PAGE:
Midland fell 4 percent, the most since Feb. 25, to HK$3.38 at the 4 p.m. close of trading. The shares have lost 8.7 percent this year, compared with a 2.5 percent decline in the benchmark Hang Seng Index.
Hong Kong’s property brokers may cut as many as a third of their branches and agents if government curbs on home prices continue, the company’s chief analyst Buggle Lau said in an interview yesterday. The city’s government has imposed a raft of measures, including a tax on foreign buyers and higher mortgage down-payment requirements, in the past six months to contain prices that have doubled since early 2009.
Midland had its rating cut to sell from neutral by Bocom International Holdings Co. analyst Alfred Lau. Property transaction volumes will decelerate because of government measures, Lau said in a note to clients today.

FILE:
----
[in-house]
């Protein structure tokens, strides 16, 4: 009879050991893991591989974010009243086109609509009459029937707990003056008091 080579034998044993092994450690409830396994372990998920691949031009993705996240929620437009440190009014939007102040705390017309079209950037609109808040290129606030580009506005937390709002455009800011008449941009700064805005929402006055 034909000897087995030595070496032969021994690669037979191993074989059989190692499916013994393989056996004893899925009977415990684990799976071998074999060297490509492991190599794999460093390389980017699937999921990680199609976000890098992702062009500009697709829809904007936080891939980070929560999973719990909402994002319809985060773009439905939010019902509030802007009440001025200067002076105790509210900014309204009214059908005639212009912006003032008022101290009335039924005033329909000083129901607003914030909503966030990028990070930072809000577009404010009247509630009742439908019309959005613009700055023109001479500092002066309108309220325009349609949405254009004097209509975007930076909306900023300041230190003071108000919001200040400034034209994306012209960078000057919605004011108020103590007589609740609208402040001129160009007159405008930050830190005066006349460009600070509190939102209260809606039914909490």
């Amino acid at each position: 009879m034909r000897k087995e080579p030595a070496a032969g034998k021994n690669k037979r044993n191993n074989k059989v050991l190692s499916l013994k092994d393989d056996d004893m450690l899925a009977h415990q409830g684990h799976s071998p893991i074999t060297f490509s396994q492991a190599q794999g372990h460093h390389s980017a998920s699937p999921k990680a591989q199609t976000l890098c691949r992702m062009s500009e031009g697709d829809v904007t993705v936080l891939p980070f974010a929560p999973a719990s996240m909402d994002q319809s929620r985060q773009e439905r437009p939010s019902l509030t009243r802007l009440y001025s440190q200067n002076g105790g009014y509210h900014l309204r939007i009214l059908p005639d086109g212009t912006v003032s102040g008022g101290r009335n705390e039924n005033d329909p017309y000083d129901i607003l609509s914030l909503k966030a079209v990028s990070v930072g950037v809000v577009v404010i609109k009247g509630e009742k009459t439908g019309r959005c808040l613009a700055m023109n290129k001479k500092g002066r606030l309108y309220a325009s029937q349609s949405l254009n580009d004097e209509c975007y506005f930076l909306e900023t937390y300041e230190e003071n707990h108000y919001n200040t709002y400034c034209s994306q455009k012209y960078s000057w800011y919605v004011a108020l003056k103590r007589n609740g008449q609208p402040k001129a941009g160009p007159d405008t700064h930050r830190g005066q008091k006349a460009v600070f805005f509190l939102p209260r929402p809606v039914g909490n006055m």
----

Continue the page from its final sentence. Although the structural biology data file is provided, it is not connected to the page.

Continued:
Only one transaction of existing homes was recorded in 10 of Hong Kong’s biggest private residential developments tracked by Centaline Property Agency Ltd. over the weekend of March 16 and 17, the realtor said.
About 12,000 agents could lose their jobs, said Lau. The comments were first made by Midland Deputy Chairman Angela Wong at a March 15 briefing, according to local media including the South China Morning Post.
Midland on March 15 reported 2012 net income nearly doubled to HK$250 million ($32 million) on higher commission fees.
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